The Japanese yen is mostly weaker today - the yen is currently the weakest against the Australian dollar. Yesterday, the currency was also weaker as global risk sentiment rebounded. Thanks to positive developments relating to North Korea and limited US-Japan trade tensions, the yen is selling off.
As we wrote in our US dollar daily update, fears of elevated trade tensions between the US and Japan have failed to pan out. Instead, the two countries are working on a bilateral proposal in order to increase trade and investment. While Prime Minister Abe has pushed to restart TPP talks, Trump has signaled that he prefers bilateral agreements. In North Korea-related news, Trump signaled his intent to meet Kim Jong-un, but is willing to walk away if talks are not productive. As North Korean tensions ease while risk sentiment improves, the Japanese yen is selling off as a result. Our short-term outlook on the yen is neutral, while our medium-term outlook on the yen remains bullish.
USD/JPY is currently trading above 107.20. EUR/JPY is currently up slightly and trading above 132.90.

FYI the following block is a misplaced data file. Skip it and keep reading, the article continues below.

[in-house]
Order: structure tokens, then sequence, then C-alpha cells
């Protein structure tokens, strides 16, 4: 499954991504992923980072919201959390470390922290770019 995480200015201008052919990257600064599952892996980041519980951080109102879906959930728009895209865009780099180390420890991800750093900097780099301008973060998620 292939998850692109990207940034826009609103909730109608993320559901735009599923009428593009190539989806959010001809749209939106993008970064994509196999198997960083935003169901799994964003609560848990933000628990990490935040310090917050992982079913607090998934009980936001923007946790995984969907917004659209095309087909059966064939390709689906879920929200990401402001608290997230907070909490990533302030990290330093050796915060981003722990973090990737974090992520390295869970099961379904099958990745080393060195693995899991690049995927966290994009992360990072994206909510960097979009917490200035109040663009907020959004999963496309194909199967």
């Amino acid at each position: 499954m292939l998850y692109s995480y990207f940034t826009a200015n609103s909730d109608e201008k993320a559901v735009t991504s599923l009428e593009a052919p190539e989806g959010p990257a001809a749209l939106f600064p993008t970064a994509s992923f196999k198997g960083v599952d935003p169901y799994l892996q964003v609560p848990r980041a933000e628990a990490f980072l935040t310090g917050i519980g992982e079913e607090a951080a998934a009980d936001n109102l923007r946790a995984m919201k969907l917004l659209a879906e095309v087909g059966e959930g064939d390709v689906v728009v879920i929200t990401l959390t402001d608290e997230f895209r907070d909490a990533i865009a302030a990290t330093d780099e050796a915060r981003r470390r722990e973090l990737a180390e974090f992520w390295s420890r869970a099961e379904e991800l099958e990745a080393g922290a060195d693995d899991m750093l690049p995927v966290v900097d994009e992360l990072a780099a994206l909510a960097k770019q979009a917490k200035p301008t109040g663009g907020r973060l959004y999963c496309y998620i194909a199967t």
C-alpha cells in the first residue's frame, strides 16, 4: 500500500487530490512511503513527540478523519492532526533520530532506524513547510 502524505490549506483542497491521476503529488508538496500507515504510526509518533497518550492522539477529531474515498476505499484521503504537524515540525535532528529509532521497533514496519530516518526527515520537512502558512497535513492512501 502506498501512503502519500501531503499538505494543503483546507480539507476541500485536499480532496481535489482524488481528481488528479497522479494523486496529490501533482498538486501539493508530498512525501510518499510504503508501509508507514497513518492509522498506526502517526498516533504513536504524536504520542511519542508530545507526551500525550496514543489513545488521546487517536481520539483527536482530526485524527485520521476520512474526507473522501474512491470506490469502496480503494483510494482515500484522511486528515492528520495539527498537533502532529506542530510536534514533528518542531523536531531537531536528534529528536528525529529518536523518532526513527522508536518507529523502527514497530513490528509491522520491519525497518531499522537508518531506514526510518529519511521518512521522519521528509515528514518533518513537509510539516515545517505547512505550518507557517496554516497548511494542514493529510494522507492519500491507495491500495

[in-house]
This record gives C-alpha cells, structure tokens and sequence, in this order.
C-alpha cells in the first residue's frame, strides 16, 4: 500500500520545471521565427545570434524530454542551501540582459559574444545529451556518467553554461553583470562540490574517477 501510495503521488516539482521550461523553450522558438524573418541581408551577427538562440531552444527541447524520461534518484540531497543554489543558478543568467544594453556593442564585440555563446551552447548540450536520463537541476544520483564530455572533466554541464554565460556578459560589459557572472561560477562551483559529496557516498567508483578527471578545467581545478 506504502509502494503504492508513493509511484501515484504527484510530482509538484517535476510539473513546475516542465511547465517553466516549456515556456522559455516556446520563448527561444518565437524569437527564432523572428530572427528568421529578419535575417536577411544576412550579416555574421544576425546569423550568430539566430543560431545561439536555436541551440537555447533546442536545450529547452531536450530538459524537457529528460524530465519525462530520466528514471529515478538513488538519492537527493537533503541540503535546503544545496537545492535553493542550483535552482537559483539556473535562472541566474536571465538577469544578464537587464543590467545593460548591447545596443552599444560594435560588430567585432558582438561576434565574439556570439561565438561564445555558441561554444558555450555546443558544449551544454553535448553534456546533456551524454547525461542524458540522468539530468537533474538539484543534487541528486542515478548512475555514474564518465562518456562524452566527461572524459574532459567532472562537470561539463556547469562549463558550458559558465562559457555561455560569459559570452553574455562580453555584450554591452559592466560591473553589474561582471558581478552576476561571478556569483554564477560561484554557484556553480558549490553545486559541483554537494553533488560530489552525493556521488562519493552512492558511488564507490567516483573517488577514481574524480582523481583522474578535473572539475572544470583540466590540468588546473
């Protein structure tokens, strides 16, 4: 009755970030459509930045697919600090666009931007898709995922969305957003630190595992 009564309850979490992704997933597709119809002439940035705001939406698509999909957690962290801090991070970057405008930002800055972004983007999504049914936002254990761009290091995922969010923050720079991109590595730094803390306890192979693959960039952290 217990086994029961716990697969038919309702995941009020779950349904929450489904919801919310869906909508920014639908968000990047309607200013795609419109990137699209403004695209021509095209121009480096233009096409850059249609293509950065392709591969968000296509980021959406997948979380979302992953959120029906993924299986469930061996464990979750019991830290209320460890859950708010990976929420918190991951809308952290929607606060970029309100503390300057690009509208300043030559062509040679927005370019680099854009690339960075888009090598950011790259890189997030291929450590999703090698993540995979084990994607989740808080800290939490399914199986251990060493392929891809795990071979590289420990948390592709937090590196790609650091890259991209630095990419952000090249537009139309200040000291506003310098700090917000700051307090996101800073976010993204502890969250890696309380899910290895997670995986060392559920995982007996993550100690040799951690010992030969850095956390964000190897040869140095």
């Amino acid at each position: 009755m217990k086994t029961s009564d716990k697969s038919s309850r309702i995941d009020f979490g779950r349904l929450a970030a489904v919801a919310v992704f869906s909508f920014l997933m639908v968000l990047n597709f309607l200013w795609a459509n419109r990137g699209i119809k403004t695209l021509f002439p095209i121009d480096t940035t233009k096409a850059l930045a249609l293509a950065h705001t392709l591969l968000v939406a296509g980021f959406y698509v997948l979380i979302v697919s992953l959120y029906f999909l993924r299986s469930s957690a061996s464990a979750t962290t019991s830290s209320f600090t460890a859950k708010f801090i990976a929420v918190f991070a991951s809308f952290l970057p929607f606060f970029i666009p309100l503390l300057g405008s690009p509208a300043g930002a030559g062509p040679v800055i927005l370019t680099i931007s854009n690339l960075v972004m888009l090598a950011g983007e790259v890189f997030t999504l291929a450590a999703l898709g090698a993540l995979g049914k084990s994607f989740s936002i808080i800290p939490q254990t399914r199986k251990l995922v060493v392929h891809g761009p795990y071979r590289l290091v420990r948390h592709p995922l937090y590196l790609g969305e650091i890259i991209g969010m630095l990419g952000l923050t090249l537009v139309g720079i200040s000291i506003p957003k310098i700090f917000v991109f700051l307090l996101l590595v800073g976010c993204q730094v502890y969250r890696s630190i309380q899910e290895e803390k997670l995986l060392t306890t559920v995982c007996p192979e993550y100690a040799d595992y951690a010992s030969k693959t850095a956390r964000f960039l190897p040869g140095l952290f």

Looking at Japanese economic data this week, important data releases include the trade balance and inflation figures. YoY February industrial production (1.6% vs. 2.3% expected) missed consensus estimates while February capacity utilization (1.3% vs. -0.3% expected) was better than estimates. The adjusted trade balance for March (¥119.2b vs. -¥98.5b expected) was better than consensus estimates. Foreign investment in Japanese equities (+¥308.3b) and Japanese investment in foreign bonds (+¥797.6b) both signal outflows from Japan. Tomorrow, the most important day, we’ll see the YoY national consumer price index for March. Last week, the Eco-Watcher Survey results were below consensus expectations.